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Assessing the Fossil Record - Louis Agassiz

The most prominent antievolutionist in America, indeed in the world, in the years after the publication of Charles Darwin’s Origin of Species was the Swiss immigrant Louis Agassiz (1807-1873). Already a world-renowned authority on fossil fishes and glaciers when he moved to the United States in 1846, Agassiz soon acquired a professorship at Harvard University and established himself as the leading man of science in the United States. The son of a Protestant minister, he abandoned the Calvinist orthodoxy of his youth for liberal Unitarianism. 

Agassiz based his opposition to evolution on philosophical and scientific rather than biblical reasons. Late in life he confessed that he would "have been a great fellow for evolution if it had not been for the breaks in the paleontological record." In the decade or so before the appearance of the Origin of Species he acquired a reputation in some circles as an "infidel" because he ridiculed the notion that fossils represented "the wrecks of the Mosaic deluge" and dismissed the story of Adam and Eve as an "absurdity." Instead of a creation in six literal days about 6,000 years ago, he taught that the earth had undergone a series of catastrophes and divine re-creations, evidence of which could be seen in the fossil-bearing rocks. He believed that species of plants and animals had not originated "in single pairs, but were created in large numbers," in the habitats they were intended to populate. Living species thus had no genetic connection with previous inhabitants of the earth—and might not even be genetically related to members of the same species now living.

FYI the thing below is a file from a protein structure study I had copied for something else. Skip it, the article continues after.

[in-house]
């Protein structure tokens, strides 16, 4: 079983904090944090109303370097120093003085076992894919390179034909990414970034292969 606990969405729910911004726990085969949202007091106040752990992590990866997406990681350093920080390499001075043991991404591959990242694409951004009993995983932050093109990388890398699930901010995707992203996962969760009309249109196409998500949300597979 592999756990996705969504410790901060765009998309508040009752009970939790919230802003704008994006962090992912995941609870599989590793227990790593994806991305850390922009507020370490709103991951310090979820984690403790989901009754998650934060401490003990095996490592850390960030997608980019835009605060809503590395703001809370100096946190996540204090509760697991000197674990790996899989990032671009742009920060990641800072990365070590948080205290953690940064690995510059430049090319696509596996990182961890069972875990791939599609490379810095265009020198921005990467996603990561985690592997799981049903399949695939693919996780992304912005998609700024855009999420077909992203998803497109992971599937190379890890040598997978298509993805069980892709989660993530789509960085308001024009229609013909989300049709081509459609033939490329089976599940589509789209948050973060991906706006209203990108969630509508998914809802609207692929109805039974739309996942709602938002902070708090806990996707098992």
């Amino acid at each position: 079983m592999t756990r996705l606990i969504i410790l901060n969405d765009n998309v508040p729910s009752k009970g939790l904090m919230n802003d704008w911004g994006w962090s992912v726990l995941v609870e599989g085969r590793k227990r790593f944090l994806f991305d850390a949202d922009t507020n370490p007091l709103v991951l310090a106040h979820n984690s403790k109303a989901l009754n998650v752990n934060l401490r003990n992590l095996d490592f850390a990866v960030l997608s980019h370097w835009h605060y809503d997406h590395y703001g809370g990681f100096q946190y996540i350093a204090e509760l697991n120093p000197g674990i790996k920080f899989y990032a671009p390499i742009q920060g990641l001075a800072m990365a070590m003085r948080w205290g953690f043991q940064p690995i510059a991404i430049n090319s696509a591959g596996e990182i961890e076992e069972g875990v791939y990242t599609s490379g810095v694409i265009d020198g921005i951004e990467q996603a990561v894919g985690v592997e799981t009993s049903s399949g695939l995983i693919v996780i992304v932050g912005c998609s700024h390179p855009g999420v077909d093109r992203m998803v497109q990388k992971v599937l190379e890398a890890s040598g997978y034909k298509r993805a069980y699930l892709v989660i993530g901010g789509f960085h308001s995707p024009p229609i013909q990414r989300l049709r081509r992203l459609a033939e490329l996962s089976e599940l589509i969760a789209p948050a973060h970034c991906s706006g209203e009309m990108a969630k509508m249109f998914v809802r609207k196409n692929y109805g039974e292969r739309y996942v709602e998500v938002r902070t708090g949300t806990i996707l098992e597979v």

Despite his own unorthodox beliefs, Agassiz became the darling of Christian antievolutionists in the 1860s and early 1870s. His death in 1873 deprived opponents of evolution of their leading scientific spokesman.Ronald L. Numbers, Darwinism Comes To America (Cambridge, MA: Harvard University Press, 1998), p. 28. The best biography of Agassiz is Edward Lurie, Louis Agassiz: A Life in Science (Chicago: University...

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